In an effort to simplify and streamline the manner in which documents and pleadings are filed with the Disciplinary Board, the Board designed and released an online filing system. Among other documents, filings with the Board may include briefs, petitions for reinstatement, joint petitions in support of discipline on consent, motions, and affidavits.

Office of Disciplinary Counsel staff have been using the new system successfully throughout the summer. Now released to all Pennsylvania attorneys, the filing system is housed within a larger Attorney Gateway which is accessible via the “For Attorneys” tab on the Disciplinary Board website. The Attorney Gateway landing page allows users to update contact information, create new filings, and view submitted filings.

When creating a filing, a user will confirm relevant contact information and will select from a series of dropdown menus to label and categorize the submission. The user then will upload the desired files into the web form before submitting the filing. The system currently allows documents up to 500 MB to be uploaded.

After a filing is submitted, it will appear on the user’s dashboard. The user can track the submission through its processing and will notice that the filing will be designated as “Submitted,” “In Review,” “Accepted,” or “Rejected.” While noted as “Submitted,” the user has the ability to modify the pending filing via the dashboard. If a submission is rejected, the user will be contacted by the Prothonotary’s Office.

All submissions made by a user remain listed on the dashboard until the Prothonotary’s Office clears the filing, usually after a case has been formally closed.

A user manual is available online as guidance.

2021-2022 Annual Attorney Registration Summary

Annual Attorney Registration opened on April 26 to over 75,600 attorneys who were eligible (and required) to complete annual registration by July 1. By the July 1 deadline, over 87% of attorneys had completed their registration. Prior to the assessment of the first late fee on July 17, nearly 97% of attorneys were in compliance. Prior to the assessment of the second late fee on August 2, over 98% of attorneys had completed the registration process.

Annual registration commencement also kicks off a schedule of numerous email reminders sent to attorneys still needing to complete their registration at the time of email distribution. These reminder emails (sent from continue to be sent until an individual's registration is complete. Emails are sent to various groups of attorneys, including:

  • all attorneys whose registration is incomplete;
  • attorneys who chose to create a mail-in payment voucher, but payment has not yet been received; and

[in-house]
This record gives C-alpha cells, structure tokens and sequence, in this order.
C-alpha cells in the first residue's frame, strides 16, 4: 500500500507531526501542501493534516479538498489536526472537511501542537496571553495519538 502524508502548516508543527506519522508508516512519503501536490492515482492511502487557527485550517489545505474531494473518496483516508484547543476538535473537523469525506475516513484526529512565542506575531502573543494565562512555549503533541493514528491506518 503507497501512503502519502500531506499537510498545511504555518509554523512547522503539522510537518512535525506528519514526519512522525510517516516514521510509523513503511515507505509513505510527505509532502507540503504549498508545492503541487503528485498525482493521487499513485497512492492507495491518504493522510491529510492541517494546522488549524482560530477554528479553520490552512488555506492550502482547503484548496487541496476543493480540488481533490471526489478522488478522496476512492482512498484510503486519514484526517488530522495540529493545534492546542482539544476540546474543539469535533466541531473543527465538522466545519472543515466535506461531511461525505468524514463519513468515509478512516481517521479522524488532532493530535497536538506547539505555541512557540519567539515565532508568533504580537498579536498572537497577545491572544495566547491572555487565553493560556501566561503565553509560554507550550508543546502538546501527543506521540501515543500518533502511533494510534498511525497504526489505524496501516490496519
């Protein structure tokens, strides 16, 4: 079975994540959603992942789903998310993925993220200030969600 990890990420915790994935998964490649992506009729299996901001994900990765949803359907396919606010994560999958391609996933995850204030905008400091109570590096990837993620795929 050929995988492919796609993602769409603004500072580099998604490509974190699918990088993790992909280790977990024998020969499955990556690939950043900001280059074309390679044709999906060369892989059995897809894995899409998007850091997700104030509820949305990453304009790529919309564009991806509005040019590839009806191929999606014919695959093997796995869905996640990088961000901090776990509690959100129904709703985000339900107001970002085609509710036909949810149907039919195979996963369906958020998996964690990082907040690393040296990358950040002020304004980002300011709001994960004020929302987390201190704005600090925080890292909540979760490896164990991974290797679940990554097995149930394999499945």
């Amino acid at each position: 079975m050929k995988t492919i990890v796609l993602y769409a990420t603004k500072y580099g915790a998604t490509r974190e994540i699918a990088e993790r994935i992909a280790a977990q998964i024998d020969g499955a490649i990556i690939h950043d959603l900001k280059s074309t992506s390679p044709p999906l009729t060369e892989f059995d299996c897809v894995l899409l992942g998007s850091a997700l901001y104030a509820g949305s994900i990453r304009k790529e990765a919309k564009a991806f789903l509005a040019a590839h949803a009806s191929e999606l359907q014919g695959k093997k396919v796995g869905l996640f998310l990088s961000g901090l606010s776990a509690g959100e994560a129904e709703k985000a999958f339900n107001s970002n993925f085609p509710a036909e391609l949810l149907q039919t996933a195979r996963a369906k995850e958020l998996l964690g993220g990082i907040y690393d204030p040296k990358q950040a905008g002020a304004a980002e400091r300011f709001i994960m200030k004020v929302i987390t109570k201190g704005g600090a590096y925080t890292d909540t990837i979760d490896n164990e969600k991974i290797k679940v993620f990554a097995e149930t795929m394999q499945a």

• attorneys admitted to the Pennsylvania bar during the previous registration year.
Communications regarding registration requirements are only sent electronically. Because of this, it is crucial that all Pennsylvania attorneys ensure that current contact information is on file with the Disciplinary Board – specifically within 30 days of any change pursuant to Pa.R.D.E. 219(d)(3). Without current contact information, we are not able to remind you of outstanding requirements.

On August 11, a Supreme Court Order was issued to administratively suspend the remaining noncompliant attorneys. Prior to the effective date of the Order, attorneys have the opportunity to complete their registration and thus be removed from the list of those to be administratively suspended. On September 10, 2021, a record low 284 attorneys were administratively suspended for continued failure to comply.

Thank you to all the attorneys who registered timely this year!
Articles of Interest
Celebrating Pro Bono Service

Pro bono legal work affords greater access to justice for all Pennsylvanians. Each October, pro bono endeavors across the United States are celebrated. Many within the legal profession volunteer free services to individuals with low income and limited access to legal assistance. Every year, thousands of PA attorneys find joy in meaningful service to their local communities and fellow Pennsylvanians.
In 2018, the Supreme Court of Pennsylvania created emeritus status for retired PA attorneys to contribute their expertise and time to legal aid organizations. Emeritus attorneys fulfill valuable roles by bolstering legal aid and other nonprofit programs to help close the gap between the need for and the availability of free legal assistance.
This summer, the Disciplinary Board launched its “Pro Bono” webpage to connect PA attorneys with available resources to perform pro bono legal work. Here, users can learn more about emeritus status and explore pro bono opportunities sponsored by the PA IOLTA Board, the PA CLE Board, and other statewide organizations. Visitors can also view recent pro bono news from the Board as well as Chief Justice Baer’s 2021 letter to the Bar imploring all PA attorneys to consider contributing time and financial support to legal aid providers.
The availability of free, high-quality legal services has the power to improve the trajectory of communities. The Disciplinary Board extends its sincere gratitude to all PA attorneys who have answered the call to action and encourage those not yet performing pro bono legal work to actively seek opportunities to serve in the coming year.